I have been amazed by the power of blogging in terms of its ability to connect and initiate conversations between people who may never have previously interacted. I hesitated for a long time over the potential hazards of blogs, but (so far) my fears have proven unfounded, and — more than this — had I yielded to them, I think my scholarship would have suffered.
My last post about archaeological illustration introduced me to several fantastic people who share my interests and who will likely make great contributions to the VIA project and to archaeology overall. It also generally confirmed my sense of the lack of meaningful literature on illustrative traditions in the discipline. I’m still in search of more references, so please do send any along!
I’ve been busy for the past month with end-of-term activities and thesis-writing. My research of late has concentrated on the establishment of the Institute of Archaeology at London University (now at UCL). As seems always to be the case for me, the Institute’s history has barely been analysed, and the pertinent archives, as well as the few relevant reports (which include a series of short comments from former pupils and faculty in Archaeology International), are scattered around (if not entirely inaccessible). While often frustrated about the state of knowledge on the Institute (not to mention on academic institutionalisation generally), I’ve had wonderful experiences travelling across the country to speak with students who studied for the Institute’s postgrad diploma in its early days (between the late 1930s and the 1950s).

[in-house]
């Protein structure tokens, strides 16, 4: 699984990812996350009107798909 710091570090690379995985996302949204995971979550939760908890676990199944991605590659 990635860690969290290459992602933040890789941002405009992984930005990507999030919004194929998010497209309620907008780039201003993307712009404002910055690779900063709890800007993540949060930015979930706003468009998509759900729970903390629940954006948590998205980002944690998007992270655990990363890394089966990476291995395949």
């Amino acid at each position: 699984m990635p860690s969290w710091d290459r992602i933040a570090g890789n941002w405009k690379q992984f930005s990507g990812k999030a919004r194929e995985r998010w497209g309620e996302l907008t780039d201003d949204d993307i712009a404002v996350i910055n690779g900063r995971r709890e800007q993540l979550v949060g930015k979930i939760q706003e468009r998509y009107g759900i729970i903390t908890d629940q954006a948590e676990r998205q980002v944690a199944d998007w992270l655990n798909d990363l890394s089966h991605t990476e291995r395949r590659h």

What’s especially fascinating about this research is the response with which it is typically greeted (particularly from current practitioners). Because my interests lie in processes and practices of visualisation (a topic that often, but ironically, tends to go unseen), the standard reaction is usually ‘you won’t find much.’ However, as my PhD is slowly piecing together, this response is deeply flawed and testifies to why archaeologists need to invest in more rigorous and astute disciplinary histories. For practitioners to suggest that visual media have little presence in archaeology’s past is to perpetuate seriously distorted views of the discipline and to fundamentally misunderstand archaeological practice. The history of the Institute of Archaeology provides one very clear example of the embroilment of the visual in institutional development. I’ll update this post with findings from my research — and from my related studies — as they continue to unfold. So too am I looking forward to publishing these results over the upcoming year in a couple of academic journal articles!!